The Mets went into the All-Star break by winning eight out of 10 on their long homestand, pushing ahead of the Phillies and Marlins into third place in the National League East. Aside from the much-needed wins, Mets general manager Sandy Alderson had to be thrilled from the contributions of three players on whom he has bet a lot of chips: catcher Travis d’Arnaud, centerfielder Chris Young and first baseman Lucas Duda.
Young and d’Arnaud were complete busts the first three months of the season while Duda was continuing his career as the poor man’s Adam Dunn/Dave Kingman by belting home runs but striking out all too often. As the calendar turned to July, however, both Young and d’Arnaud were getting big hits while Duda proved that he could be a contact hitter.
Of course it’s to be seen if the Mets can keep things up for the rest of the season. If nothing else they made Alderson think twice, for now anyway, about getting rid of key players such as Daniel Murphy at the July 31 trade deadline.
Seventeen-year-old Noah Rubin, who won the boys’ tennis championship at Wimbledon, was at Citi Field last week watching the Mets taking batting practice. He is hoping to receive an invitation to the main men’s draw at this year’s US Open at the Billie Jean King National Tennis Center but said he is prepared to compete in the wild card tournament at the National Tennis Center, which starts Aug. 18.
He also told me he is well aware of the recent wave of futility in American men’s tennis but is not afraid of the pressure that comes with being the next great American hope.
Noah is from Merrick, LI, but his dad, Eric, grew up in Bayside, and his grandparents still live there. Eric told me his parents pick up the Queens Chronicle every Thursday. Obviously Noah is destined for great things!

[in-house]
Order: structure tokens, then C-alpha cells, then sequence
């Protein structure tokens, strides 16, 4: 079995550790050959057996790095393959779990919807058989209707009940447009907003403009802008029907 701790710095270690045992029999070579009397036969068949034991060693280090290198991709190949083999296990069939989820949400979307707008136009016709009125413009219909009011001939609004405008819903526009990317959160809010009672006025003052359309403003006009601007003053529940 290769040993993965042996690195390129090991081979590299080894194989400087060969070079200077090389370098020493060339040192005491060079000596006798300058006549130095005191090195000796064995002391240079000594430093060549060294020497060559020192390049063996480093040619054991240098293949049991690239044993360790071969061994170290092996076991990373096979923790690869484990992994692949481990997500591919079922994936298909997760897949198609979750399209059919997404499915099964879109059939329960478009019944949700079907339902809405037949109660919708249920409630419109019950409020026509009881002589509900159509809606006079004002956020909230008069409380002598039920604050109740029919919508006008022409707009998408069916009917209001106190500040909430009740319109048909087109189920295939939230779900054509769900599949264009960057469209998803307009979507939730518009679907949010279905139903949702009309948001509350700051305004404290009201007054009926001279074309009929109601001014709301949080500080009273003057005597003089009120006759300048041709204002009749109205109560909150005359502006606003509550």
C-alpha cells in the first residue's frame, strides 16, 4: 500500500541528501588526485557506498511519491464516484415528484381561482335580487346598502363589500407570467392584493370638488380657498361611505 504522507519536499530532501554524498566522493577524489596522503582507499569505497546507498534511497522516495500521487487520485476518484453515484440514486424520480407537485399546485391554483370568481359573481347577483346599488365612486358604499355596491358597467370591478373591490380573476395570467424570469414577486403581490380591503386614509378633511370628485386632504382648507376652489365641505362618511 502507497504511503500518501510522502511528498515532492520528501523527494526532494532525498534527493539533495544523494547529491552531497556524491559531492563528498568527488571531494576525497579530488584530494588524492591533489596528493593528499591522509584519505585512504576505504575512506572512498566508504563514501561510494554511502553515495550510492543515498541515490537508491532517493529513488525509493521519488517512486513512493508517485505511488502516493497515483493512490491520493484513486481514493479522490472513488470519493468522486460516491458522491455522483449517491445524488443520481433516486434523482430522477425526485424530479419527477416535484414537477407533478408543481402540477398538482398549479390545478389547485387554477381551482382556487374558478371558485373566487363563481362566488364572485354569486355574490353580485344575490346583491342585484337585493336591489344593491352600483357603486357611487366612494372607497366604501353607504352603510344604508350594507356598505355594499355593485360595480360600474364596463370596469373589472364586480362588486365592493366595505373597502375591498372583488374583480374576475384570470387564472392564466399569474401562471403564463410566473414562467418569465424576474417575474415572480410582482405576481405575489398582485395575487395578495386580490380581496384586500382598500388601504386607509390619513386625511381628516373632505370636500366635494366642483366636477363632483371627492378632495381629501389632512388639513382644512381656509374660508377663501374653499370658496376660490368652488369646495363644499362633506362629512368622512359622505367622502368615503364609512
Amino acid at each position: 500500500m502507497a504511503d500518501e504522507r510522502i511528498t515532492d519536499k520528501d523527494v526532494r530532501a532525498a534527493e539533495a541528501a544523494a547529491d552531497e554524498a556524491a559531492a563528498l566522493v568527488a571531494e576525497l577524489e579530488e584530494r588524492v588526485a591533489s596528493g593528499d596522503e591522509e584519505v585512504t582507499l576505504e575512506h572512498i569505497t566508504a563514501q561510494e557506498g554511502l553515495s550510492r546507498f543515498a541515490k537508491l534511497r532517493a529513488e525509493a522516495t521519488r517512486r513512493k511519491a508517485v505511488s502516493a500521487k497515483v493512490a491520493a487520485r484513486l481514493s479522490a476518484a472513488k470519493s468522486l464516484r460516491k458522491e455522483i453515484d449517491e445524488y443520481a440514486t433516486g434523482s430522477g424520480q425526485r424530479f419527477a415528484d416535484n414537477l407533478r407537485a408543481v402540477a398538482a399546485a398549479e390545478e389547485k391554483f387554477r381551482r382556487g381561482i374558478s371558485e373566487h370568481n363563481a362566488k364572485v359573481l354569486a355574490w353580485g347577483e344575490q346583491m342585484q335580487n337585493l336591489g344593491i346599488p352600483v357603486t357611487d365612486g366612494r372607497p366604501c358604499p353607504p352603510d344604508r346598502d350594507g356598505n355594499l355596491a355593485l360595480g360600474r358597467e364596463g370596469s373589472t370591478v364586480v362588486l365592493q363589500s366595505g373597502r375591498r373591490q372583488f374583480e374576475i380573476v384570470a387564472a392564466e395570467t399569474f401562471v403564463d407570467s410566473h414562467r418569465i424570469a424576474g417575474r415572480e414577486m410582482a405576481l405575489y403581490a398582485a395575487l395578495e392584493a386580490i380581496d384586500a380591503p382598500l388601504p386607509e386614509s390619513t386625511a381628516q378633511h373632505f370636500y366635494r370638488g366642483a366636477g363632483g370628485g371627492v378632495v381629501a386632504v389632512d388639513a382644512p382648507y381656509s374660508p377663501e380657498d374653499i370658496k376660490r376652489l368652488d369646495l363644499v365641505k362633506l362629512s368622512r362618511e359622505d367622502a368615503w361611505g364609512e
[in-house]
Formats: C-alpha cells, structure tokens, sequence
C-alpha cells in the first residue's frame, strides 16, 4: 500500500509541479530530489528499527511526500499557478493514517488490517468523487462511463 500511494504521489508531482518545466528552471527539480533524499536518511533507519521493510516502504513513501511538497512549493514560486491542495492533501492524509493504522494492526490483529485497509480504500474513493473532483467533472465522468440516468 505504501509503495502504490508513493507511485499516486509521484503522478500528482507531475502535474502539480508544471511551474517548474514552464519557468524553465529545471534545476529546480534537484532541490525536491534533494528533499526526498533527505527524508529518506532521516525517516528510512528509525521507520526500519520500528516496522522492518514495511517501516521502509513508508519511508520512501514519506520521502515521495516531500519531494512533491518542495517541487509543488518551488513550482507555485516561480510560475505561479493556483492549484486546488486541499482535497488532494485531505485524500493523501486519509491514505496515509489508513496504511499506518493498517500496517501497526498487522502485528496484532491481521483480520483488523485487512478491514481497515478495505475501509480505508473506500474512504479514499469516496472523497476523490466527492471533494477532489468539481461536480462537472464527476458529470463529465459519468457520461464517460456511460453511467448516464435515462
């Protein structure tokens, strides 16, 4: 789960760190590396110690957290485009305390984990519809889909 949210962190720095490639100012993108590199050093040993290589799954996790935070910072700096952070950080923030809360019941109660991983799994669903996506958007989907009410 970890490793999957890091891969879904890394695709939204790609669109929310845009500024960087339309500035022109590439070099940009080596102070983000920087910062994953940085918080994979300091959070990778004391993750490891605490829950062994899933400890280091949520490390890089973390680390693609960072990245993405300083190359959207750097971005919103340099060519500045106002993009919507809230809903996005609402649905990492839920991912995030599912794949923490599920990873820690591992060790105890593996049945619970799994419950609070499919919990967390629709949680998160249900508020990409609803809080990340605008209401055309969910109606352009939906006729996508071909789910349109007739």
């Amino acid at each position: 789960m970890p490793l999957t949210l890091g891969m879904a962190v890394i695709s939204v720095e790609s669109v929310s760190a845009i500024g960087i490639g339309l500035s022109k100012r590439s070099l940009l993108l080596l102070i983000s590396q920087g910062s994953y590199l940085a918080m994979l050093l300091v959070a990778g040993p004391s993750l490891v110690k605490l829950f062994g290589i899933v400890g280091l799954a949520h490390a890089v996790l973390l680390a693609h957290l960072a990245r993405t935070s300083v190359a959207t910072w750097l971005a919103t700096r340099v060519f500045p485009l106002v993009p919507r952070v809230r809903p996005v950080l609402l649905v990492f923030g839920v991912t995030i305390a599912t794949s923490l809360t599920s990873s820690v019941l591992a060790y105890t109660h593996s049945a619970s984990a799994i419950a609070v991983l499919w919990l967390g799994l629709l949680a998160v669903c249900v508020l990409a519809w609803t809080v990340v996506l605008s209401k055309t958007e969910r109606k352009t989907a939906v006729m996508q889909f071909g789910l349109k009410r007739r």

If you haven’t gotten the chance to see it, catch SNY’s “Battle of the Broadcasters,” which pits the Mets TV team of Ron Darling, Keith Hernandez and Flushing native Gary Cohen against their radio team of Josh Lewin, Seth Everett and Cardozo High alum Howie Rose in a Mets trivia contest.
What makes it fun is that the show brilliantly spoofs ’70s TV game shows with its low-budget set and canned applause. Host Kevin Burkhardt channels his inner Gene Rayburn of “Match Game” fame as he uses a long thin microphone and wears a garish plaid outfit.
Burkhardt will be joining Fox Sports in LA next year, and his replacement will likely be his understudy, Rego Park native Steve Gelbs, who has proven very capable on Mets telecasts.
See the extended version of Sports Beat every week at qchron.com.
The Mets’ NY-Penn League affiliate, the Brooklyn Cyclones, will hold their second and final matinee of the 2014 season this coming Monday as they’ll take on Williamsport at 11:30 a.m. Seeing a game at MCU Park, located adjacent to the Coney Island boardwalk, is a great way to beat the heat.
The Cyclones got some publicity recently by honoring the 25th anniversary of “Seinfeld,” the show about minutiae that starred Queens College alum Jerry Seinfeld and is still doing well in syndication repeats. It was a nice idea, but none of the key cast members showed up or even filmed a message for fans on the MCU Park scoreboard.
Former Mets reliever and Howard Beach resident Pedro Beato is now with the Atlanta Braves. He has been on the disabled list but is scheduled to return to action after the All-Star Game.
I am not sure if this was timed for the conclusion of the 2014 World Cup, but cable’s El Rey Network has rolled out a Tuesday night action series, “Matador,” about a soccer star who doubles as a spy.